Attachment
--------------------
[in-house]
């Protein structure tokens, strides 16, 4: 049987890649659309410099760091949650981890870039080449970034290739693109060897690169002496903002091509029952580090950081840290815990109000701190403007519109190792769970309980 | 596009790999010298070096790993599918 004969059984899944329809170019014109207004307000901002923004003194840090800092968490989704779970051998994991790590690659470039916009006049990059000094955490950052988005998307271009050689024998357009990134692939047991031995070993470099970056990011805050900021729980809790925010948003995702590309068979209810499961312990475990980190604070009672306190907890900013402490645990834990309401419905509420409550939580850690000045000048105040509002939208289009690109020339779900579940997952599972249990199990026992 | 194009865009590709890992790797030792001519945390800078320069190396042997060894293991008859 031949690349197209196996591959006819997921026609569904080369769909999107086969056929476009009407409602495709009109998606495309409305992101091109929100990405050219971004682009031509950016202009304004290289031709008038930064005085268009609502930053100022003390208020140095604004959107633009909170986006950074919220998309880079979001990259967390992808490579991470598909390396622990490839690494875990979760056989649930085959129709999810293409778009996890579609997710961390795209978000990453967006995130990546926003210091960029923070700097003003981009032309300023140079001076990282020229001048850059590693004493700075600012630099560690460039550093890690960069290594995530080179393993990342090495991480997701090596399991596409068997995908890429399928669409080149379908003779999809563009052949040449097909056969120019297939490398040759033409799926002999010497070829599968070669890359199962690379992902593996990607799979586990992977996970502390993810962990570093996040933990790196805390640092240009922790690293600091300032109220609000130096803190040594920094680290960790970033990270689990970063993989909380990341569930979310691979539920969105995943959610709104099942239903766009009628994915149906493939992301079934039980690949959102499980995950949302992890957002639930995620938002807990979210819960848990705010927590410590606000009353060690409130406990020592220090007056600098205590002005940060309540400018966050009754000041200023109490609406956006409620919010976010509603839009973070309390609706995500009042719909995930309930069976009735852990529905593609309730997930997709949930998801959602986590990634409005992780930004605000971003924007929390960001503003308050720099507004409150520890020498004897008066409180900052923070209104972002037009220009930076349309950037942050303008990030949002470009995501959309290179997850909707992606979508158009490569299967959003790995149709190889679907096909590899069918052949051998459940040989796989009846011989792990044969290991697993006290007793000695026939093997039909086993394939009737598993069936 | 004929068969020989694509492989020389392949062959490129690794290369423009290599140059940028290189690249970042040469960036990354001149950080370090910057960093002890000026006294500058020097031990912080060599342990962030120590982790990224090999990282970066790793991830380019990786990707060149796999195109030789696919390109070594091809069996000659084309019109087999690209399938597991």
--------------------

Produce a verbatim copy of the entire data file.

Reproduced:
[in-house]
């Protein structure tokens, strides 16, 4: 049987890649659309410099760091949650981890870039080449970034290739693109060897690169002496903002091509029952580090950081840290815990109000701190403007519109190792769970309980 | 596009790999010298070096790993599918 004969059984899944329809170019014109207004307000901002923004003194840090800092968490989704779970051998994991790590690659470039916009006049990059000094955490950052988005998307271009050689024998357009990134692939047991031995070993470099970056990011805050900021729980809790925010948003995702590309068979209810499961312990475990980190604070009672306190907890900013402490645990834990309401419905509420409550939580850690000045000048105040509002939208289009690109020339779900579940997952599972249990199990026992 | 194009865009590709890992790797030792001519945390800078320069190396042997060894293991008859 031949690349197209196996591959006819997921026609569904080369769909999107086969056929476009009407409602495709009109998606495309409305992101091109929100990405050219971004682009031509950016202009304004290289031709008038930064005085268009609502930053100022003390208020140095604004959107633009909170986006950074919220998309880079979001990259967390992808490579991470598909390396622990490839690494875990979760056989649930085959129709999810293409778009996890579609997710961390795209978000990453967006995130990546926003210091960029923070700097003003981009032309300023140079001076990282020229001048850059590693004493700075600012630099560690460039550093890690960069290594995530080179393993990342090495991480997701090596399991596409068997995908890429399928669409080149379908003779999809563009052949040449097909056969120019297939490398040759033409799926002999010497070829599968070669890359199962690379992902593996990607799979586990992977996970502390993810962990570093996040933990790196805390640092240009922790690293600091300032109220609000130096803190040594920094680290960790970033990270689990970063993989909380990341569930979310691979539920969105995943959610709104099942239903766009009628994915149906493939992301079934039980690949959102499980995950949302992890957002639930995620938002807990979210819960848990705010927590410590606000009353060690409130406990020592220090007056600098205590002005940060309540400018966050009754000041200023109490609406956006409620919010976010509603839009973070309390609706995500009042719909995930309930069976009735852990529905593609309730997930997709949930998801959602986590990634409005992780930004605000971003924007929390960001503003308050720099507004409150520890020498004897008066409180900052923070209104972002037009220009930076349309950037942050303008990030949002470009995501959309290179997850909707992606979508158009490569299967959003790995149709190889679907096909590899069918052949051998459940040989796989009846011989792990044969290991697993006290007793000695026939093997039909086993394939009737598993069936 | 004929068969020989694509492989020389392949062959490129690794290369423009290599140059940028290189690249970042040469960036990354001149950080370090910057960093002890000026006294500058020097031990912080060599342990962030120590982790990224090999990282970066790793991830380019990786990707060149796999195109030789696919390109070594091809069996000659084309019109087999690209399938597991």